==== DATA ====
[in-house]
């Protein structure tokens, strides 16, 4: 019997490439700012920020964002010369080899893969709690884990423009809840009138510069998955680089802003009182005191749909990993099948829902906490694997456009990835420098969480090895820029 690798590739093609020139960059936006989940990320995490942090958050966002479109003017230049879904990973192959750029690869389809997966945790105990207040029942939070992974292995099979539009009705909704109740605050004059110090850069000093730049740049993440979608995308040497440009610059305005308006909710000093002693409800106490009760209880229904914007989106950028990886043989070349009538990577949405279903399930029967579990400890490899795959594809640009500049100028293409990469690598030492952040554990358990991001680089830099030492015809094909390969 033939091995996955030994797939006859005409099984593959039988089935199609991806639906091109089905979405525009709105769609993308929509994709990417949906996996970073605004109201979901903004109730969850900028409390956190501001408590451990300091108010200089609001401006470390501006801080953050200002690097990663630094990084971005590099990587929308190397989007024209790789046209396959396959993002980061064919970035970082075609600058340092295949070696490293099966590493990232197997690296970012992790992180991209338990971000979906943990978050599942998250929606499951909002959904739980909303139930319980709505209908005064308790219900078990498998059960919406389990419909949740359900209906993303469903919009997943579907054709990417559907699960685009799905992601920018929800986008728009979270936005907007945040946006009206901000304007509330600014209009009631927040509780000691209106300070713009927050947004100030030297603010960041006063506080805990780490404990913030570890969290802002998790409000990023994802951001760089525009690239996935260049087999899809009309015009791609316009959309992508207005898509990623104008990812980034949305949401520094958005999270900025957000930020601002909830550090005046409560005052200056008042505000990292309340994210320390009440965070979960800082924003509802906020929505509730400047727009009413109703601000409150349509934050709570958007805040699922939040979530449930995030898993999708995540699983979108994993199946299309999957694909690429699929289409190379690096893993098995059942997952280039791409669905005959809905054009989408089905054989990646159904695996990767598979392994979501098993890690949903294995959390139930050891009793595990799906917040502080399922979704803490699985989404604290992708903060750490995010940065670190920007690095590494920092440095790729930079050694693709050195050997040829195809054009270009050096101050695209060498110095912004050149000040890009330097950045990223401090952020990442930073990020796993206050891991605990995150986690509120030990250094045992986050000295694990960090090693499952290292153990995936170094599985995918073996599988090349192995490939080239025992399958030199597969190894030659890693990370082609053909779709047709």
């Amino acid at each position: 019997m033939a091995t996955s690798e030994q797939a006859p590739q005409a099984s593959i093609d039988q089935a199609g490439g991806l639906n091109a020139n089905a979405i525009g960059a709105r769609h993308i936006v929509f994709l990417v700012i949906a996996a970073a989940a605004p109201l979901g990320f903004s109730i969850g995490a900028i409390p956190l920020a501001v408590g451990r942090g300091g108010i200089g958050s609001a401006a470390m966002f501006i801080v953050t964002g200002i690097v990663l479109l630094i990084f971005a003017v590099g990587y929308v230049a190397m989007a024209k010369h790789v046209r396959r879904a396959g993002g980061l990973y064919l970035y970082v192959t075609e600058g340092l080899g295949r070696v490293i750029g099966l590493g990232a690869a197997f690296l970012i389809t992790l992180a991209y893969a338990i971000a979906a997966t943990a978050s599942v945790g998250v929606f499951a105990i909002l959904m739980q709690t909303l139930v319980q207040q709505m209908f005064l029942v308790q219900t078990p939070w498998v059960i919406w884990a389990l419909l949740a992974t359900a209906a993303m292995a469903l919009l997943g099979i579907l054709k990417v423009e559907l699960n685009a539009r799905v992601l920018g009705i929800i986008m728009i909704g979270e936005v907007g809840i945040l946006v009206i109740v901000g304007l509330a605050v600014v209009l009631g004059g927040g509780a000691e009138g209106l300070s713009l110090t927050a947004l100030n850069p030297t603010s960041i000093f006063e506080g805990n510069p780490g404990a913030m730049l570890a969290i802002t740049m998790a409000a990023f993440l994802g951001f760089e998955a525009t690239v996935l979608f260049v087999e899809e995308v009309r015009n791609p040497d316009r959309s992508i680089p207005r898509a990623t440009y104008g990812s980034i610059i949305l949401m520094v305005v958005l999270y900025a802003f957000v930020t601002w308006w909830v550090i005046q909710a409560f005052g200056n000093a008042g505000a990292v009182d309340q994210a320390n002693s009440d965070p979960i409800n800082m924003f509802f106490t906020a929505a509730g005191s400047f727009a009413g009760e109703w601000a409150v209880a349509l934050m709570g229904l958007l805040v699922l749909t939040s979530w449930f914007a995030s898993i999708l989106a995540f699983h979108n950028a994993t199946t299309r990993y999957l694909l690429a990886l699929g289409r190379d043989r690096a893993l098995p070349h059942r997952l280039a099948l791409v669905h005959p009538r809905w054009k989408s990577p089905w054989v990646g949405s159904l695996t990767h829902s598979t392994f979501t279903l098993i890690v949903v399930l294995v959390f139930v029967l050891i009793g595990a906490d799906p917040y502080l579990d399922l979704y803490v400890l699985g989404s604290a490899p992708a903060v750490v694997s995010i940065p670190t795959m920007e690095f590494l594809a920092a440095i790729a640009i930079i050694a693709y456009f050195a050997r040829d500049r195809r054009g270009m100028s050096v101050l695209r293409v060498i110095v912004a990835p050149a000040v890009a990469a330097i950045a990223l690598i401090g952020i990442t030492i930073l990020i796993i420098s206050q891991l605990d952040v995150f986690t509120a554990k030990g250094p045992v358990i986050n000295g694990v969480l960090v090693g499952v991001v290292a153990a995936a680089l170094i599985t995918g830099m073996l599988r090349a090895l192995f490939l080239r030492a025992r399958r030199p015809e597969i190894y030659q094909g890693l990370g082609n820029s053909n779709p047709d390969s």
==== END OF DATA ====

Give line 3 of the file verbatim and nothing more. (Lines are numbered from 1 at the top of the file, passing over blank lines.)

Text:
């Amino acid at each position: 019997m033939a091995t996955s690798e030994q797939a006859p590739q005409a099984s593959i093609d039988q089935a199609g490439g991806l639906n091109a020139n089905a979405i525009g960059a709105r769609h993308i936006v929509f994709l990417v700012i949906a996996a970073a989940a605004p109201l979901g990320f903004s109730i969850g995490a900028i409390p956190l920020a501001v408590g451990r942090g300091g108010i200089g958050s609001a401006a470390m966002f501006i801080v953050t964002g200002i690097v990663l479109l630094i990084f971005a003017v590099g990587y929308v230049a190397m989007a024209k010369h790789v046209r396959r879904a396959g993002g980061l990973y064919l970035y970082v192959t075609e600058g340092l080899g295949r070696v490293i750029g099966l590493g990232a690869a197997f690296l970012i389809t992790l992180a991209y893969a338990i971000a979906a997966t943990a978050s599942v945790g998250v929606f499951a105990i909002l959904m739980q709690t909303l139930v319980q207040q709505m209908f005064l029942v308790q219900t078990p939070w498998v059960i919406w884990a389990l419909l949740a992974t359900a209906a993303m292995a469903l919009l997943g099979i579907l054709k990417v423009e559907l699960n685009a539009r799905v992601l920018g009705i929800i986008m728009i909704g979270e936005v907007g809840i945040l946006v009206i109740v901000g304007l509330a605050v600014v209009l009631g004059g927040g509780a000691e009138g209106l300070s713009l110090t927050a947004l100030n850069p030297t603010s960041i000093f006063e506080g805990n510069p780490g404990a913030m730049l570890a969290i802002t740049m998790a409000a990023f993440l994802g951001f760089e998955a525009t690239v996935l979608f260049v087999e899809e995308v009309r015009n791609p040497d316009r959309s992508i680089p207005r898509a990623t440009y104008g990812s980034i610059i949305l949401m520094v305005v958005l999270y900025a802003f957000v930020t601002w308006w909830v550090i005046q909710a409560f005052g200056n000093a008042g505000a990292v009182d309340q994210a320390n002693s009440d965070p979960i409800n800082m924003f509802f106490t906020a929505a509730g005191s400047f727009a009413g009760e109703w601000a409150v209880a349509l934050m709570g229904l958007l805040v699922l749909t939040s979530w449930f914007a995030s898993i999708l989106a995540f699983h979108n950028a994993t199946t299309r990993y999957l694909l690429a990886l699929g289409r190379d043989r690096a893993l098995p070349h059942r997952l280039a099948l791409v669905h005959p009538r809905w054009k989408s990577p089905w054989v990646g949405s159904l695996t990767h829902s598979t392994f979501t279903l098993i890690v949903v399930l294995v959390f139930v029967l050891i009793g595990a906490d799906p917040y502080l579990d399922l979704y803490v400890l699985g989404s604290a490899p992708a903060v750490v694997s995010i940065p670190t795959m920007e690095f590494l594809a920092a440095i790729a640009i930079i050694a693709y456009f050195a050997r040829d500049r195809r054009g270009m100028s050096v101050l695209r293409v060498i110095v912004a990835p050149a000040v890009a990469a330097i950045a990223l690598i401090g952020i990442t030492i930073l990020i796993i420098s206050q891991l605990d952040v995150f986690t509120a554990k030990g250094p045992v358990i986050n000295g694990v969480l960090v090693g499952v991001v290292a153990a995936a680089l170094i599985t995918g830099m073996l599988r090349a090895l192995f490939l080239r030492a025992r399958r030199p015809e597969i190894y030659q094909g890693l990370g082609n820029s053909n779709p047709d390969s």